Reader’s Question: Homemade Shower Spray Recipe?

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Photo by Mary Muses

Dear Frugal Upstate,

I’m looking for how to make a frugal/homemade solutions comparable to Tilex or Arm & Harmmer’s “Clean Shower”. They are everyday shower sprays and I love just spritzing versus wiping down the ceramic tiles! Has anyone come up with a frugal solution?


A Loyal Reader

Great question! Cleaning really isn’t one of my favorite things (as my dear, patient husband will tell you) so I am always looking for ways to make it faster and easier.

I love using homemade cleaning products not only for their budget friendly frugal flair-but also because homemade cleaners are frequently better for the environment!  I’m a not so closet greenie wanna-be :)

Disclaimer:  I am not a scientist, nor an expert in home care.  All of these ideas and suggestions are just that.  You need to research & make your decisions on the safety and utility for your own family.

1.  Before you start spraying anything on your shower, you should see if there are any small changes you can make to keep it cleaner naturally.  Try using a squeegee immediately after showering, or to wipe the shower down with a towel in order to remove the moisture & soap scum before it has a chance to harden onto the walls.

2.  I found a suggestion online that “body washes” are better then bar soap when you want to keep your shower clean.  Do It says

It’s the talc in most bar soaps that causes the buildup. Changing soap can eliminate the buildup.

On the other hand, body wash is usually more expensive than bar soap. . .so that’s one where you’d have to weigh the pros and cons yourself.

3.  Several sources have suggested that applying car wax (yes, car wax) twice a year to your shower walls and doors-but NOT the floor-will make clean up easier.  Of course, you would need to start with a clean shower-no sense waxing the dirt on!

4.  Make your own daily spray.  Of course make sure all cleaners are clearly labeled and kept out of reach of children.

Water bottle 078/365

Photo by Anne Hornyak

Version 1:  “Jet Dry” Style Shower Cleaner

1/2C Hydrogen Peroxide
1/2C Rubbing Alcohol
1/4 tsp (6-8 drops) Dish Detergent*
2 tsp Jet Dry or other “spot free” dishwasher rinse”
1 1/2C Water

Mix together and spray daily.  Don’t mix up more than this at a time-the Hydrogen Peroxide will dissipate over time.  *anything labeled “grease cutting” works best.  I like Dawn or Seventh Generation.

Version 2: Simple Shower Mold Inhibitor

1/3C white vinegar*, rubbing alcohol or cheap Vodka
3 1/2 C Water

Mix & spray daily.  *Some sources suggested that since vinegar is acidic it can eat into your tub’s caulk, while others say they’ve used it for years with no issues.  Be warned and use with caution.

Version 3: Fabric Softener Daily Shower Cleaner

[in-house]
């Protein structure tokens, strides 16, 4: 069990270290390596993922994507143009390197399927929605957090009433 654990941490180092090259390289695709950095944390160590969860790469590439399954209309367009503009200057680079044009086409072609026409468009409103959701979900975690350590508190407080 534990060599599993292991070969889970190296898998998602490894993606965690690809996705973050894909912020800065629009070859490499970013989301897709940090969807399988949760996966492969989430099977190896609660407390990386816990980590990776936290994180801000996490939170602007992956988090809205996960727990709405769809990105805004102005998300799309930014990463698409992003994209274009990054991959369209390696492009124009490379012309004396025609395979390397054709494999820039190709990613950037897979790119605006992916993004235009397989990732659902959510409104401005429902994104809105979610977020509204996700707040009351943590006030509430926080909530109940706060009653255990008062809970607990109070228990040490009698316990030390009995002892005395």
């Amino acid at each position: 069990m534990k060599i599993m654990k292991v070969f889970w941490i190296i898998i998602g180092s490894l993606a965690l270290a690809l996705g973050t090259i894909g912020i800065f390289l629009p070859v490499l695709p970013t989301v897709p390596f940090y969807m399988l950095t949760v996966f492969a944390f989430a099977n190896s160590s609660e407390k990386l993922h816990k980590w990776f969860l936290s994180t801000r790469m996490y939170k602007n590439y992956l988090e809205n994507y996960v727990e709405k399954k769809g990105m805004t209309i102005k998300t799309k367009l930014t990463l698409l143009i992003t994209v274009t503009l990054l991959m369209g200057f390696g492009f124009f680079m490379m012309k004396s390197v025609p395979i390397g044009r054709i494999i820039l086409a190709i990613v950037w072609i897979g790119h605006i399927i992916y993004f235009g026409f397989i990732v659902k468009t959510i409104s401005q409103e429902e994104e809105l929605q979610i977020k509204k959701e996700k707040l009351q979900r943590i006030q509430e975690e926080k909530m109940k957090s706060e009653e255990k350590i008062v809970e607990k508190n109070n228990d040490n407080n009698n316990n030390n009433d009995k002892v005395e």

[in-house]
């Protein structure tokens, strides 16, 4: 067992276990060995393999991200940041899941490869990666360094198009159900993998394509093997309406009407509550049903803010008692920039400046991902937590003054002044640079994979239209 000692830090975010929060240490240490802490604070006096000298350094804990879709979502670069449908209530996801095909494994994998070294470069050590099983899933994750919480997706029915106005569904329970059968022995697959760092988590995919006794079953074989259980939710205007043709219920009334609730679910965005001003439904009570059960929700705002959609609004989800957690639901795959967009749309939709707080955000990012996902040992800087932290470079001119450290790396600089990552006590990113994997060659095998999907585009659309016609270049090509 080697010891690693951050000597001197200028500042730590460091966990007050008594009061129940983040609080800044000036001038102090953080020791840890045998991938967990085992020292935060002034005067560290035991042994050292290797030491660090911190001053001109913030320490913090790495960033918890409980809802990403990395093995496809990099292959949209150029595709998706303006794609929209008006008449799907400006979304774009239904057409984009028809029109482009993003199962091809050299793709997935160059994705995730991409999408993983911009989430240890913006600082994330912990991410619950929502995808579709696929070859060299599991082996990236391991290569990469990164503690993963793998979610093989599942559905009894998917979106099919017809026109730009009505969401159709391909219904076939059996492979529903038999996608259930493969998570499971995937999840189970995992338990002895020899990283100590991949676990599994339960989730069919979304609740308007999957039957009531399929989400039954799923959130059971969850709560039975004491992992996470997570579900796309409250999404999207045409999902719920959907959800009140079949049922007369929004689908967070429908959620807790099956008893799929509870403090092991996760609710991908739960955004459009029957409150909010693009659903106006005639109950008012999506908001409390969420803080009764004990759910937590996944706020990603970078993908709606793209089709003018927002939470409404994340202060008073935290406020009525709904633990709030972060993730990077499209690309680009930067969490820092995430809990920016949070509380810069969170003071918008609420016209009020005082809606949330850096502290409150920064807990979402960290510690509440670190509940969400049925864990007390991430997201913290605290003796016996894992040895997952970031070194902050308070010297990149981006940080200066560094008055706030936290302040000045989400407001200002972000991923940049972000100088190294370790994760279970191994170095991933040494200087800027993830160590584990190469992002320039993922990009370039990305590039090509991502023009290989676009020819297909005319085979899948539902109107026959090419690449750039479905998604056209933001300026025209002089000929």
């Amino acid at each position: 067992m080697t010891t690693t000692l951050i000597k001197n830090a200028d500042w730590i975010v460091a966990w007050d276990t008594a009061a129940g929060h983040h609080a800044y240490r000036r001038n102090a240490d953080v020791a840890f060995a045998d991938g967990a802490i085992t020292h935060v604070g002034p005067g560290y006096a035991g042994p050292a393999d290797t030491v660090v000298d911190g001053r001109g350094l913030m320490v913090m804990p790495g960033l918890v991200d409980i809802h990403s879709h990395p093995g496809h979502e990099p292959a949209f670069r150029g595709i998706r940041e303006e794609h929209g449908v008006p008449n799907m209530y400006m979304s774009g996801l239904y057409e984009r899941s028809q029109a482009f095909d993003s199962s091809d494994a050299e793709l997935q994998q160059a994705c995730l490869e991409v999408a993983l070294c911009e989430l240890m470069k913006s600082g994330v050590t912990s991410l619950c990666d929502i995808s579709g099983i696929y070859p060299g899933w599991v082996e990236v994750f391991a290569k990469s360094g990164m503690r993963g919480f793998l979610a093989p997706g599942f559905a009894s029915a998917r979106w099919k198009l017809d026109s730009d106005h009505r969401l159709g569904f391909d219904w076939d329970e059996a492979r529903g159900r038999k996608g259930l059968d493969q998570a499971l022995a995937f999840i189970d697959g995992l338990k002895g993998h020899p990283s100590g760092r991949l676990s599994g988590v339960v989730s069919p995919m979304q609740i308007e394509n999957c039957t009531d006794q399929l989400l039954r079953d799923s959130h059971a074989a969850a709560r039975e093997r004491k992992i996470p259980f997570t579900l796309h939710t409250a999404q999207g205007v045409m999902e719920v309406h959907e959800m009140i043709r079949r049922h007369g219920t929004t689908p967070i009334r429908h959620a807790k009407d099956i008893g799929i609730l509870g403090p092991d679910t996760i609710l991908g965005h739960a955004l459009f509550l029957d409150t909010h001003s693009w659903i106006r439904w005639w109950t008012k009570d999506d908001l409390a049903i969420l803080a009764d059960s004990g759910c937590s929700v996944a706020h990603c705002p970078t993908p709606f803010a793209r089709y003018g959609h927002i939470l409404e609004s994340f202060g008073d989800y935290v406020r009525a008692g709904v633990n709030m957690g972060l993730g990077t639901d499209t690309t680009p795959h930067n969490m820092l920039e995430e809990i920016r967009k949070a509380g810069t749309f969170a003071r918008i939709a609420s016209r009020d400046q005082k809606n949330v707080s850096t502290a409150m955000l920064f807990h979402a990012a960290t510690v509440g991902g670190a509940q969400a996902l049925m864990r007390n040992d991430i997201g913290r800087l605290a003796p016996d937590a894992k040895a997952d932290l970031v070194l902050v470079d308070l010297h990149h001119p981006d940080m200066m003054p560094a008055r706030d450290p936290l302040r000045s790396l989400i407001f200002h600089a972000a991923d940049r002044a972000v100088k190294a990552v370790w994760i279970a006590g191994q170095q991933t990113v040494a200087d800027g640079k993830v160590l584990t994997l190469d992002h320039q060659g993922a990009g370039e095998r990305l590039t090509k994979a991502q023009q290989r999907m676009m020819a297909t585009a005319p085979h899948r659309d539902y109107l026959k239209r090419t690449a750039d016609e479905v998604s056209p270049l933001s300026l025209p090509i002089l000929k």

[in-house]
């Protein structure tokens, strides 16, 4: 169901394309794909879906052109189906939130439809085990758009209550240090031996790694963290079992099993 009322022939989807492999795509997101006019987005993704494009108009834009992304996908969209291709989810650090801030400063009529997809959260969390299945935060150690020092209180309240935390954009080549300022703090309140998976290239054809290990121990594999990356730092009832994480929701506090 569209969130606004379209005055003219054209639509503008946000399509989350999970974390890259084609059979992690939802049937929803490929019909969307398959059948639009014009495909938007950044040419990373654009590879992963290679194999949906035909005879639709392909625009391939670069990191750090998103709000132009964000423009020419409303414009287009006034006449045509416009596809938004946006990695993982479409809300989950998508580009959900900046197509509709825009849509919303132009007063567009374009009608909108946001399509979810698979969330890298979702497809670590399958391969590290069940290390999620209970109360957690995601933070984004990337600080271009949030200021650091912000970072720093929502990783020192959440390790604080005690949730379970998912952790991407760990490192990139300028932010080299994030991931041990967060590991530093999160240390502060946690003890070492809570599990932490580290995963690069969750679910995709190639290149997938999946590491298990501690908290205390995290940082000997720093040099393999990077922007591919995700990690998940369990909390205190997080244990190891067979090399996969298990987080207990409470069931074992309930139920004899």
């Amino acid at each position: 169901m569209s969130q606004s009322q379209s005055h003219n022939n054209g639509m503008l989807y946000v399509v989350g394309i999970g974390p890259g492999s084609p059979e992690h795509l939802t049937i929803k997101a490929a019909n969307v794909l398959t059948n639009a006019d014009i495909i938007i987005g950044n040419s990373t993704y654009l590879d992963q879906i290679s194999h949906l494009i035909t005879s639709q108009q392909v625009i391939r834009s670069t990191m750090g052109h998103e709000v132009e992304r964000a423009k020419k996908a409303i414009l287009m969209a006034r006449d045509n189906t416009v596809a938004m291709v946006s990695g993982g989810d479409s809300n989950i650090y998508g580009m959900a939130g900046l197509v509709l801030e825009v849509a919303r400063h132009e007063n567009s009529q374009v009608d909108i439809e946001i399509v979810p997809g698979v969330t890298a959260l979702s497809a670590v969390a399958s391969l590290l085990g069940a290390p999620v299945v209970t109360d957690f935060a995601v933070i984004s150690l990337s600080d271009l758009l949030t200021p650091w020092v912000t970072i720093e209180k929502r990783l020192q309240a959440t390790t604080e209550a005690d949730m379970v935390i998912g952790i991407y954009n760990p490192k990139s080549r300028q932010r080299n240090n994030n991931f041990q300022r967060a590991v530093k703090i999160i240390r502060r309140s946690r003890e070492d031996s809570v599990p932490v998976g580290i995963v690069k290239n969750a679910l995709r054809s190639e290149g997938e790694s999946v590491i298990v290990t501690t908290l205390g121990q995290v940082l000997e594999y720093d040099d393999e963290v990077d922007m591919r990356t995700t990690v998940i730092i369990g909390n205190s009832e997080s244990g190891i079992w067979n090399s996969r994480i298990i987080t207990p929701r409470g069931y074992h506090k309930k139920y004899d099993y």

1C Vinegar (see note in Version 2)
2TBS Dish Detergent (see note in version 1)
2TBS Liquid Fabric Softener
3 1/2 C Water

Mix and spray daily.

So how do you clean your shower? Do you have any homemade recipes you use?  I’d love to hear about it!

And don’t forget-you too can ask Frugal Upstate a Reader’s Question

Some other great resources:

Home Ec 101: Cleaning the Bathtub Shower Cleaner Recipes

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  1. says

    LOVE this! Do you know if you can use vinegar instead of jet dry in the jet dry style shower cleaner recipe? or will that just throw it all off. I use vinegar instead of jet dry in my dishwasher so I don’t have jet dry on hand but would love to try out these cleaning recipes soon.

  2. says

    Cool. I second the use of the squeegee. We have large glass doors on our shower, and they’re super-hard to keep clean. The squeegee / shower spray combo really helps.
    Rock on!

    • Jackie says

      You can use a dryer sheet to clean your glass doors. It is easy just dampen it and rub away all of those water spots. Then rinse away. After that, I just take a dry towel and dry them. This has worked well for me without scrubbing. Good Luck!

  3. Lora says

    I’ve been using a squeegee followed by wiping off any remaining moisture with a towel. That has worked well with preventing mold and minimizing
    build-up of soap scum. I’m going to try one or two of the spray recipes that include the bacteria-fighting power of hydrogen peroxide and/or rubbing alcohol. A friend of mine installed a fan on a timer that he uses after every shower to expedite drying and prevent mold.

  4. Amyrlin says

    I use borax on the metal fixtures, it cleans and shines inexpensively and I believe is low in toxicity, I use borax from laundry to outside in the grass for flea prevention, stains in the carpet, cleaning walls, it is my all purpose cleaner..

    • jeannie says

      I’ve discovered that many cleaners trigger migraines. Borax is one of these. also the new Oxi Cleaners. Because they perform so well I’m not ready to give them up.However, I always hold my breath when using them and rinse with plenty of water. I removed the color in my apartment carpet using borax and salt. Because it was natural I didn’t take proper precautions like first testing in the corner of a closet.

      • brandkb says

        I know you posted this comment a long time ago, but I was interested to know if hydrogen peroxide triggers your migraines. Both Borax and Oxi cleaners are oxidants (the opposite of antioxidants) as well as hydrogen peroxide. I have a friend in a lab who does a lot of biology stuff, and she uses hydrogen peroxide to mutate cells when she does experiments. It always makes me wonder if it’s safe for first aid use…

  5. PJ says

    These make sense! The whole purpose in my opinion, is to have a bottle of the solution handy and use it right after stepping out of the tub/shower. Having arthritis and spine-movement difficulties, using a towel or squeegee aren’t workable. I’m going to try #3 because it can be used over a period of time, versus the day it is made. It sounds like the answer but please post any other solutions readers might respond with. THANK YOU!

  6. Jenn @ Frugal Upstate says

    Heather-I think the point of the jet dry is to make the water sheet off the walls rather than stick in droplets & dry, leaving soap scum behind. By all means you could sub in vinegar instead. (and as a side note, vinegar never worked in my dishwasher-our water is too hard)

    NCN-My problem is training the hubs to use the squeegee. 30 days to a new habit, right?

    Lora-we have an extreme humidity problem and we run a dehumidifier on a timer for exactly that reason in the Master Bedroom.

    Amyrlin-I have borax for my laundry soap-but I’ve never actually used it for anything else.

    PJ-I’m so glad some of these might help!

  7. Tarah says

    I’d recommend this fantastic book called “Clean House, Clean Planet,” by Karen Logan– you can get it from a frugal reader’s best friend: the library :) She has multiple recipes, one great one for a tub scrubber is:

    1 2/3 c baking soda
    1/2 c liquid soap (like Dr. Bronner’s found at Trader Joe’s, e.g.)
    dilute with
    1/2 c water
    add (last!)
    2T vinegar

    stir until lumps are gone. Add to your flip-top bottle (like a shampoo bottle). If it’s too thick, dilute more with water.